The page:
11. “When I’m talking to a loved one or…really anyone I like, I always try to end the talk in a friendly, happy atmosphere. It will happen (and it happened a bunch of times now to me), that this will be the last time you speak to them, as someone will surprisingly die without any prior warning. And the little consolation you’ll have is that the last words you exchanged were nice, or else it will live rent-free forever that that last moment was wasted for useless negativity you can never undo.” — u/Satures
12. “Don’t think too much about what people think of you.” —u/gndmrksm
“‘Other people’s opinions of you are none of your business.’ Once I really started taking that to heart, I became a lot happier.” —u/vk2786
13. “School isn’t everything. But education/learning is. You don’t have to go to the best college (or any), get a master’s, and please the professors. Just keep learning your way and increase your knowledge of the things you care about most.” — u/famous-clairvoyant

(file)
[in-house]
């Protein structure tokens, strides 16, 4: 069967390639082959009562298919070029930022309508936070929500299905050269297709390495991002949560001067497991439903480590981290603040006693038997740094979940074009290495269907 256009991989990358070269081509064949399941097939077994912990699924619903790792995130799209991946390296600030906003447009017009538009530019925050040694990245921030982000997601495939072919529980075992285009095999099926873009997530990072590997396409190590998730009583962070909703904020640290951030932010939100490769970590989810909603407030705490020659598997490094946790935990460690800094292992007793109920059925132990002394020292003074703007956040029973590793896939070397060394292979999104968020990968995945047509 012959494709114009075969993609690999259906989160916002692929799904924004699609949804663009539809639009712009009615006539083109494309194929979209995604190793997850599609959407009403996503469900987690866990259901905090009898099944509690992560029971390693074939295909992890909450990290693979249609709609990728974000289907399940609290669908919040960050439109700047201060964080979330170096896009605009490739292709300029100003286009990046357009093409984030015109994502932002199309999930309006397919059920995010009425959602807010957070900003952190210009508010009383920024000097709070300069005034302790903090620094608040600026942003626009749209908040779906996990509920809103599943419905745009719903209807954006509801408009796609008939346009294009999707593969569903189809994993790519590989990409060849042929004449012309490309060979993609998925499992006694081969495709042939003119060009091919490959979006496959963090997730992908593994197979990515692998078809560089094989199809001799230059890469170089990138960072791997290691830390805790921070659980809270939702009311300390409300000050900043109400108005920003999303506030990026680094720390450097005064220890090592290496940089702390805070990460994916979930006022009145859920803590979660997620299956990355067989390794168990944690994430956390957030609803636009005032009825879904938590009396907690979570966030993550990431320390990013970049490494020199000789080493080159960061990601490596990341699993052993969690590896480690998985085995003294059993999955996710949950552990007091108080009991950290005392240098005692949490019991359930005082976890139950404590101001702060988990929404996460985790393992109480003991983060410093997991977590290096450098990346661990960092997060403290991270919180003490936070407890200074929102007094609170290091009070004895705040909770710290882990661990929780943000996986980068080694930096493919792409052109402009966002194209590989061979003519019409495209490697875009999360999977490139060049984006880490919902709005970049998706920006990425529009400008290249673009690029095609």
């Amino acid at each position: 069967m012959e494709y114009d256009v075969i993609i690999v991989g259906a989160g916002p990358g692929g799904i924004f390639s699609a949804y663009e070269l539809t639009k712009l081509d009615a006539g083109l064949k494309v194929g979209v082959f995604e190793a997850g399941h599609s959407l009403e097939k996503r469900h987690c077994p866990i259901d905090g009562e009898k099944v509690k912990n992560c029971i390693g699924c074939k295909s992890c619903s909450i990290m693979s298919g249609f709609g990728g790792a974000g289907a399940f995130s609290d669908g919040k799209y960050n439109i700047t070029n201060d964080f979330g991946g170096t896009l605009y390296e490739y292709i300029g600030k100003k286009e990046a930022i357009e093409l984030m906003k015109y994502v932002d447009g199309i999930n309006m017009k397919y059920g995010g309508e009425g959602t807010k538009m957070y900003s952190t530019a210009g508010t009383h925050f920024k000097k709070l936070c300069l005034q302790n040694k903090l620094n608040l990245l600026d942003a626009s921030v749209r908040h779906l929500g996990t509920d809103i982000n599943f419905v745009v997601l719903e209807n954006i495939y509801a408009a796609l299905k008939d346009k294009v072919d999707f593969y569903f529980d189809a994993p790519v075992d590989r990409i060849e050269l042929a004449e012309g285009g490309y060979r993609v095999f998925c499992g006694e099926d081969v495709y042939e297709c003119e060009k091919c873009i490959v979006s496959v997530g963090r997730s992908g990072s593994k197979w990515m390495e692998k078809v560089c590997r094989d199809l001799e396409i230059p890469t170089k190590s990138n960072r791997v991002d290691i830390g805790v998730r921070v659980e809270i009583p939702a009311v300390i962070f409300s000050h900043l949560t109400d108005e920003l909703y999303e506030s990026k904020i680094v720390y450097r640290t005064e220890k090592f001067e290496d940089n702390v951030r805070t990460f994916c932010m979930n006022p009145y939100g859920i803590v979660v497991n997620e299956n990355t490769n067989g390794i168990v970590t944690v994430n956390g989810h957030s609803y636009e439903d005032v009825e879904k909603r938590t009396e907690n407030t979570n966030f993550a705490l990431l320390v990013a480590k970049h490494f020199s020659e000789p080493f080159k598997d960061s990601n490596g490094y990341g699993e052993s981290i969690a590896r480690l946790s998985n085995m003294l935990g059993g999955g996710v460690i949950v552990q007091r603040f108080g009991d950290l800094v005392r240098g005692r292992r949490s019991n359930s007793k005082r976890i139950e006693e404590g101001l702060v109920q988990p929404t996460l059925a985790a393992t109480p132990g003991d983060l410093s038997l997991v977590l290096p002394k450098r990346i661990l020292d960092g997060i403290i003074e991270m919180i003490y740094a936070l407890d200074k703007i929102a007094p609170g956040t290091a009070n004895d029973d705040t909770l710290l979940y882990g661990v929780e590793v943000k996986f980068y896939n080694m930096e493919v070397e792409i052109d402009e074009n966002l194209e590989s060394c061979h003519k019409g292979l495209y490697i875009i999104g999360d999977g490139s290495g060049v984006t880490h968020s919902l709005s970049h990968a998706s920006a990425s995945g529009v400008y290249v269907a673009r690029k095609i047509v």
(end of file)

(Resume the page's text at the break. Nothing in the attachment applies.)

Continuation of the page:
14. “Don’t focus too much on having the perfect body. I’ve put [weight] on in the last year after years of wanting to be super skinny, and I’m the happiest I’ve ever been. Learn to appreciate your body and keep it healthy; it doesn’t matter if you have a bit of a belly or bigger thighs, etc.” —u/megan99katie
15. “Travel earlier rather than later; it will be easier, and you will be significantly freer.” — u/pathofnomad
16. “1) Your brain isn’t fully developed until you’re around 25, so what you like, who you are, and what you want can drastically change, and that’s perfectly normal. 2) Get into healthy habits. Nothing crazy: just water, gentle exercise, and a varied diet. 3) You’re young, free, and single. This may not always be the case, so enjoy your youth and your freedom. 4) Don’t get hung up on ‘milestones’ or what you think you should be doing/what society expects of you. Find what makes you happy, and do that. Whatever that looks like (as long as you’re not hurting yourself or other people).”
“5) Don’t get hung up on the superficial, it seems so much more important when you’re young (spoiler: It isn’t).
6) Be kind. It makes you and everyone around you better people.
7) Get to know what a bad or toxic relationship looks like and how to work on it/leave it. Emotions can be extra intense when you’re young, so leaving toxic situations can feel even harder, but sometimes, stepping away is the only option.” — u/Lauralaurs